Whether you find the joke funny depends, in part, on your tolerance for violence of no material consequence: This movie is so cynical about the entertainment of violence that it doesn't even try to rationalize it. The (numerous) killings are entirely symbolic; sex and violence are happily married in Mr. and Mrs. Smith. Brad understands Angelina's 312 career assassinations as adulteries, as sex acts outside their union; his count, in the "high 50s, low 60s," is by comparison embarrassing. Liman has fashioned a romantic comedy in which verbal sparring has been replaced with fisticuffs and .45s. The usual couch seduction scene is replayed with punches and soccer kicks to the stomach--and the preview audience laughed and laughed.
I admire the filmmakers' audacity. Why not reinvent the romantic comedy's emotional battle as physical? Wouldn't I rather be plainly shown the amorality of cinematic violence than be emotionally manipulated into craving the "release" of it? Still, that laughter disturbs me. It isn't so much that people are laughing at a strong man kicking a weak woman: The movie is careful to make Angelina just as tough as, if not tougher than, Brad. And Buffy and Spike's boxing match held its amusing moments as well. But the humor--and the resonance--of "Smashed" comes out of the characterizations as much as the action. Mr. and Mrs. Smith is as cynical about characterization as it is about action and plot, which leaves the audience laughing either at the undermining of romance tropes (if I'm being generous) or at Brad Pitt kicking Angelina Jolie (if I'm not).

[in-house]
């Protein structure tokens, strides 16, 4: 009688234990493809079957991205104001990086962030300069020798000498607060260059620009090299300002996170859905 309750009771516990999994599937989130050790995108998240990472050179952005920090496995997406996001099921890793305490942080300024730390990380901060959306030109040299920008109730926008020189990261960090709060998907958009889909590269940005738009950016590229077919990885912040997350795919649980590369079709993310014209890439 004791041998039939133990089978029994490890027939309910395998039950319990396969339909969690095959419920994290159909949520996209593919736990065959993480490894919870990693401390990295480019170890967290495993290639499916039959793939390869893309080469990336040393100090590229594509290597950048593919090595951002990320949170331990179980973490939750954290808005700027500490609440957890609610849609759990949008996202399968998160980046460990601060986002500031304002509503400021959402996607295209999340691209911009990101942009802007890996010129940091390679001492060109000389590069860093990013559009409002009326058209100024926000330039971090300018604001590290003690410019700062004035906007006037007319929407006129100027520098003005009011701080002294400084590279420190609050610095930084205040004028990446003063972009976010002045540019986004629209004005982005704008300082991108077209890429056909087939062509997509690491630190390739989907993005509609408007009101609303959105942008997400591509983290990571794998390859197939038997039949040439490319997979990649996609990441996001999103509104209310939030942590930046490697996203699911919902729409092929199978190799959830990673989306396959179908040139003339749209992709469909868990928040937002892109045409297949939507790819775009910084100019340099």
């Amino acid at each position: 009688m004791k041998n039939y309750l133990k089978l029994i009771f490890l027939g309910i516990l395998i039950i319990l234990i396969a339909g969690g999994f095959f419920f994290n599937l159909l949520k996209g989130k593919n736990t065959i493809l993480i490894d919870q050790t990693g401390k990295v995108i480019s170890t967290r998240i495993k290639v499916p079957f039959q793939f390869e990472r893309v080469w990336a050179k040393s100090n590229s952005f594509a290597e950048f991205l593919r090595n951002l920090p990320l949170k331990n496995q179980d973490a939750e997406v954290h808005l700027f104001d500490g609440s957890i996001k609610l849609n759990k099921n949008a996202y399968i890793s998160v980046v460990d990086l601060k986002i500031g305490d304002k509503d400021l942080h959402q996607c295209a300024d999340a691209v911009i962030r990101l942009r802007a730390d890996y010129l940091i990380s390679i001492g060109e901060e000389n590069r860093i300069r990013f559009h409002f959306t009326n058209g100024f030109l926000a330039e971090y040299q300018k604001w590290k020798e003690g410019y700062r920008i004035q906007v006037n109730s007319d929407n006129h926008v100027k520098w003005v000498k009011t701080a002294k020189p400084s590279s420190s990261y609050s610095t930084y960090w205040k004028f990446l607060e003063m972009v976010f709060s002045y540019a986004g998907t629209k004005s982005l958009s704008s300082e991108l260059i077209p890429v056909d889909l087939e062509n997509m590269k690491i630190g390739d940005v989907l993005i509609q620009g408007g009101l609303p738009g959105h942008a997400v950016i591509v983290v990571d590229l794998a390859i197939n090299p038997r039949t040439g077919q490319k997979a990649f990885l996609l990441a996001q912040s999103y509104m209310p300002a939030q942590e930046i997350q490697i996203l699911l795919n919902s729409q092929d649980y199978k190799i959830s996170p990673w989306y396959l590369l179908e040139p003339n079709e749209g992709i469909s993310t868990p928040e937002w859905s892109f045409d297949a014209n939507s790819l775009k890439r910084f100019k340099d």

Brad is goofy and likable here, a less serious version of his Ocean's persona. His ease with physical comedy tickles silly scenes into buoyancy; his reaction shots and line readings--all mock disbelief--offset that tawny beauty enough to disarm. As for Angelina, she maintains her aloof cool even as the camera paws her curves. Maybe the movie's "tear your playhouse down" theme is about the alienating nature of the suburban dream: What a thrill to stop blindly obeying company (read: cultural) directives and just blow the big box apart. Yet there's also some sense that the house is Angelina (Brad "breaks in"). Liman (cynically) offers viewers the possibility of smashing the walls of Angelina's celebrity distance--the revenge of lustful planets on the sun.
In any case, you'd think the explosions, car chases, and gunfights that fill the second half--representing, as they are meant to, sexual combustion--would feel more arousing. Instead, they play like a series of parodic set pieces: Hmm, there's Bad Boys, there's John Woo and Butch Cassidy and the Sundance Kid. It's all done very well, but without tension. What chance is there that Brad and Angelina will not survive? I don't mean together or even individually. But there will always be a Brad and an Angelina. (In my most cynical moments, I calculate the Jennifer/Brad/Angelina triangle as pure publicity.) Trust Liman, who has never shown a lack of savvy, to serve the American audience a heaping helping of sex, celebrity, and violence while making sure it leaves you hungry.